A yacht races to outrun a tsunami. A young man jailed on a drug charge forms a relationship with his cellmate that is both loving and savage. A teen raised by his out-and-proud father, a Turkish immigrant, is displaced after violence fractures his life, forever altering his sense of time and memory. A wistful mother escapes her reality and regret by losing herself in the miniature worlds she finds at the edge of the woods.
Perfect for readers of Carmen Maria Machado, Garth Greenwell, and A.M. Homes, Here Is What You Do
is a powerful, timely short story collection by a vital new voice in
queer fiction. Dennis’s debut is a bravura work of muscularly robust
prose that captures the primal need, desire, cruelty, and promise of
people trying to connect with, and consume, each other. The stories’
complex themes—trauma, addiction, the prison system, queer identity,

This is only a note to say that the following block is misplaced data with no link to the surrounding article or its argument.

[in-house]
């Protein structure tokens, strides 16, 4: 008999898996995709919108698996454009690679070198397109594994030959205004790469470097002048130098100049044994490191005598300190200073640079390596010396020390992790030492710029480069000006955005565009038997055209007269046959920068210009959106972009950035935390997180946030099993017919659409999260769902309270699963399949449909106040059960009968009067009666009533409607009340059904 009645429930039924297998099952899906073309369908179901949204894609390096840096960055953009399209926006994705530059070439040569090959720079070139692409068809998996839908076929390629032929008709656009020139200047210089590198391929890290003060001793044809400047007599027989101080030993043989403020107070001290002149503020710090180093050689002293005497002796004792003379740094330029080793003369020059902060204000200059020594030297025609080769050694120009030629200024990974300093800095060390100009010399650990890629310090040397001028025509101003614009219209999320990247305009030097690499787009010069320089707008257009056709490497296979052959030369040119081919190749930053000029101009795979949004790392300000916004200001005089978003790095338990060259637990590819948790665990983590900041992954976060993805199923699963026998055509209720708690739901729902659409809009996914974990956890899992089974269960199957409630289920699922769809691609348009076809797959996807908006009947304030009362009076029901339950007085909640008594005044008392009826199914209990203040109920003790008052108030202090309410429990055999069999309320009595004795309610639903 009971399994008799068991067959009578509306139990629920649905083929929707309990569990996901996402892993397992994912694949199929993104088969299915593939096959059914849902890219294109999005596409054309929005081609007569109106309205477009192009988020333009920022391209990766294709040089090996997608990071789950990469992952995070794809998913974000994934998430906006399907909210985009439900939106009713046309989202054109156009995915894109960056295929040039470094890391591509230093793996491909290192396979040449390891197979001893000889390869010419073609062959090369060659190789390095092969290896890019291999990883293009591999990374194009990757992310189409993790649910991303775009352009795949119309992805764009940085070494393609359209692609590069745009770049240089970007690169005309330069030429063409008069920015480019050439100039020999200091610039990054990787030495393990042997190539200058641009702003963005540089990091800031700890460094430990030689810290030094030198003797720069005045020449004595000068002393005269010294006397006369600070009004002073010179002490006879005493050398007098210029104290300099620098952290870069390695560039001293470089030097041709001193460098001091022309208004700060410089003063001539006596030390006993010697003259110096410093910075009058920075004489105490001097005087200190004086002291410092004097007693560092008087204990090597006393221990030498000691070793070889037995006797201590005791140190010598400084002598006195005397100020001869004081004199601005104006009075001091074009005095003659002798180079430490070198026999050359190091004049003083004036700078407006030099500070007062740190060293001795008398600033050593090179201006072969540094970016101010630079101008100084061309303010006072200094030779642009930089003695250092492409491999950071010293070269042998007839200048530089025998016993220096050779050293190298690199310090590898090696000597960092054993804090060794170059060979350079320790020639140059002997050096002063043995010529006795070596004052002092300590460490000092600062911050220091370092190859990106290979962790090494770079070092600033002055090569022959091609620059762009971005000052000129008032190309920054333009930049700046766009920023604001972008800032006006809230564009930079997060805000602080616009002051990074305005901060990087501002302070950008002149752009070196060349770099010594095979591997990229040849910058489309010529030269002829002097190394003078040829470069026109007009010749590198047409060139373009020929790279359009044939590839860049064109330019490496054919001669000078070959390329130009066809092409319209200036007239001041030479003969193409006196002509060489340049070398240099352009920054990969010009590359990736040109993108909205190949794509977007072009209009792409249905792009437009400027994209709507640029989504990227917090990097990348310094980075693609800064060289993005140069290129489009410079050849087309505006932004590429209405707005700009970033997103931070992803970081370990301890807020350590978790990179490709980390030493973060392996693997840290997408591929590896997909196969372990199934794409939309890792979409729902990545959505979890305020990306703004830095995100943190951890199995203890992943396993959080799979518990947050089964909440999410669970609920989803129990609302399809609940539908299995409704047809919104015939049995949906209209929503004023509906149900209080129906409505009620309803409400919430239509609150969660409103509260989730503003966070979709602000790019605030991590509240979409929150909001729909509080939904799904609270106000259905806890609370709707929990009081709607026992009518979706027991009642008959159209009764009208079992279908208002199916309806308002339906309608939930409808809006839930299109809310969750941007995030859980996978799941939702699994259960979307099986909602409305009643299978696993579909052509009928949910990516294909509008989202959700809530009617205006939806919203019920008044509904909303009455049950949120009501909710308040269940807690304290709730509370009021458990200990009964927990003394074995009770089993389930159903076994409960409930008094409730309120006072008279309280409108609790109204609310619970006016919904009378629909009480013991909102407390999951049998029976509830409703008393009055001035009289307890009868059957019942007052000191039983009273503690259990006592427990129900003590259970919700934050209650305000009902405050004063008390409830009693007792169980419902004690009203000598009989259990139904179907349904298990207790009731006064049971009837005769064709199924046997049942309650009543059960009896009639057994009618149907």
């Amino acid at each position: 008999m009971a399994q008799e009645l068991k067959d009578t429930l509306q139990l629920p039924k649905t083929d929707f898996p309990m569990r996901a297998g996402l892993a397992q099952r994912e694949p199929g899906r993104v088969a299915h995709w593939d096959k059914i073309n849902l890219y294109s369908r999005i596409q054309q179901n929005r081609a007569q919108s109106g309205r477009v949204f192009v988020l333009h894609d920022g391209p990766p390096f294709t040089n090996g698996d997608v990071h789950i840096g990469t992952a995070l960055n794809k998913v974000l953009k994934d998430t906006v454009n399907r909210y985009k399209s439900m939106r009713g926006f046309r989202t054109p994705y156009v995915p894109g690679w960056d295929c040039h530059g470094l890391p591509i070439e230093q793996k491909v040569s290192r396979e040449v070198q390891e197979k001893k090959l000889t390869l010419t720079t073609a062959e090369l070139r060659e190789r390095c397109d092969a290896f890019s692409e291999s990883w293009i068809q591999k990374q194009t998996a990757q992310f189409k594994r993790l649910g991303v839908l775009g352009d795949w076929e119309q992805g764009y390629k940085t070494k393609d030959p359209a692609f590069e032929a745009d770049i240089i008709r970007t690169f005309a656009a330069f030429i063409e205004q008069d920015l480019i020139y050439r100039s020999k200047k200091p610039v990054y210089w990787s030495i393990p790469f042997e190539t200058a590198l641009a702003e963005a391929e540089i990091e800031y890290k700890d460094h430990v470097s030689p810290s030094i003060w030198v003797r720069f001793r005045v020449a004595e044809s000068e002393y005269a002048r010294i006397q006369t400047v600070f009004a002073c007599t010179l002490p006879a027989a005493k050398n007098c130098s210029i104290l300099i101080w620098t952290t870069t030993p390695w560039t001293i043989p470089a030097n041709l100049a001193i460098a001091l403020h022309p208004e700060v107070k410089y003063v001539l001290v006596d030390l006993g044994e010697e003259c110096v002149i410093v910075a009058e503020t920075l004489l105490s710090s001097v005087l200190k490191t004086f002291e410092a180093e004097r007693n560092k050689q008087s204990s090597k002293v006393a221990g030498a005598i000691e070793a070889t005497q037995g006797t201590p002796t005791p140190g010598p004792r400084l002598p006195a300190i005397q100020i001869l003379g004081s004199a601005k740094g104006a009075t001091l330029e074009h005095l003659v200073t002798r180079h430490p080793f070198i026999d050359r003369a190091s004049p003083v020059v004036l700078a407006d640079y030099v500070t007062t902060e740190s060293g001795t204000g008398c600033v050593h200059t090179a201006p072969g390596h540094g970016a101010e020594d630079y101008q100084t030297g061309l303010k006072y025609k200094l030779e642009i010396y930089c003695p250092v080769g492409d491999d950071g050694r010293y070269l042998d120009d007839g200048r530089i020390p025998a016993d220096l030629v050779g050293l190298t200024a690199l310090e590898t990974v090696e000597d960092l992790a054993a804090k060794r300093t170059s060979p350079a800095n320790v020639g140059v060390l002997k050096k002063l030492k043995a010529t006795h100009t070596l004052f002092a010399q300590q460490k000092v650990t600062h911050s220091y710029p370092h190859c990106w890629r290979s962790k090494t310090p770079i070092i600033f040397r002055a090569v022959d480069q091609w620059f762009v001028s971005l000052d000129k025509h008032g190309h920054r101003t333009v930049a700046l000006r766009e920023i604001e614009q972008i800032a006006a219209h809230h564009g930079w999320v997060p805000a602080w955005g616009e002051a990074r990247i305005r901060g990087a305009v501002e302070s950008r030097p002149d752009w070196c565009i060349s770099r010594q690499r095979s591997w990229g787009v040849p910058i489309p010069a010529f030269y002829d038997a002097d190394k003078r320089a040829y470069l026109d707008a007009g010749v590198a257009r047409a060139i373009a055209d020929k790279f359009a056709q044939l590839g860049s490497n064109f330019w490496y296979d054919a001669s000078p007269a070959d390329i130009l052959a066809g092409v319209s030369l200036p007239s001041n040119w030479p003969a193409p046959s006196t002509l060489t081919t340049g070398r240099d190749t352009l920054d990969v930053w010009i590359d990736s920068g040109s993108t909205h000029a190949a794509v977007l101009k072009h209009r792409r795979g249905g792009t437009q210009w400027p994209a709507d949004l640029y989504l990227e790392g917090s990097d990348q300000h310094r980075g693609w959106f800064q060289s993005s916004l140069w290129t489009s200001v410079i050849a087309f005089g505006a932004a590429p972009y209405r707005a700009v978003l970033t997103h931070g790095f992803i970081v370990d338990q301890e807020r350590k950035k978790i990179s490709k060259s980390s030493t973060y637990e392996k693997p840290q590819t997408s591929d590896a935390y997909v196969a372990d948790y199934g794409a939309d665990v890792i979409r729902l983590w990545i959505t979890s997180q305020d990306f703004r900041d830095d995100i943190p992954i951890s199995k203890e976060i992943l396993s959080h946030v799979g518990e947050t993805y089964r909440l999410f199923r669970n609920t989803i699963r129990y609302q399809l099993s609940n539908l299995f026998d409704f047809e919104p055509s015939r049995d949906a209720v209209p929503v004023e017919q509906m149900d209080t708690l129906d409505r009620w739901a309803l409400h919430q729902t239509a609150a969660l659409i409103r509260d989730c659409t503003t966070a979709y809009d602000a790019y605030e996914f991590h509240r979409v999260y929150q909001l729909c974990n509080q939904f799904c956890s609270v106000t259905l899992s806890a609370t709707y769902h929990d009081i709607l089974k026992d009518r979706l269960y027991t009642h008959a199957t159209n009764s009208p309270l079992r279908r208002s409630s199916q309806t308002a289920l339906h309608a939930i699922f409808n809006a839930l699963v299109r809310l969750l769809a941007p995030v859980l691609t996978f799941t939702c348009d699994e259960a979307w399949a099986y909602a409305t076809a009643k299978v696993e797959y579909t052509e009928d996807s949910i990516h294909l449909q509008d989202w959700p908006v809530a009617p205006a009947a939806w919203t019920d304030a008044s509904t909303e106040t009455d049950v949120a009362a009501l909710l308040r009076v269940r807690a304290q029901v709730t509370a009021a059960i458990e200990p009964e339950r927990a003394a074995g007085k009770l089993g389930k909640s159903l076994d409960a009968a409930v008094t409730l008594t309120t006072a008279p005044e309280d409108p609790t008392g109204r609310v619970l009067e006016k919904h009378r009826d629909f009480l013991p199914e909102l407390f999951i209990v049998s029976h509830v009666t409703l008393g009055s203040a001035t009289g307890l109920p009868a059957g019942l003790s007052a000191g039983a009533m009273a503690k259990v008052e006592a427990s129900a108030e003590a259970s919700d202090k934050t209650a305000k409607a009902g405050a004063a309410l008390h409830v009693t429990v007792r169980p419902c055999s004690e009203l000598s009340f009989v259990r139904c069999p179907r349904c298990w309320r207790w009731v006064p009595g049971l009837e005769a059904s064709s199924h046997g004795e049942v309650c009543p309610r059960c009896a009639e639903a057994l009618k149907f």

isolation and crushing loneliness, validation, and everything in
between—are tackled with an unfailing eye for human drives and
characters have immense psychological depth and each story drills
toward their darkest emotional centers, resulting in moving prose that
embraces vulnerability and grit. “In Motel Rooms” sees a fictionalized
Coretta Scott King stalked and harassed by the FBI and considering the
costs of her life with her husband, who is lifted up as a hero by the
public, but still painfully human behind closed doors. In “Nettles,” a
married couple moves out of the city and buys a rural slaughterhouse.
But the strange, unnameable tension with their religious neighbors
quickly escalates, and the couple struggles to retain their shaky
facade of domesticity.
By turns heartrending and hopeful, Here Is What You Do refuses to shy away from the harsh realities of the flaws and saving graces that make us human.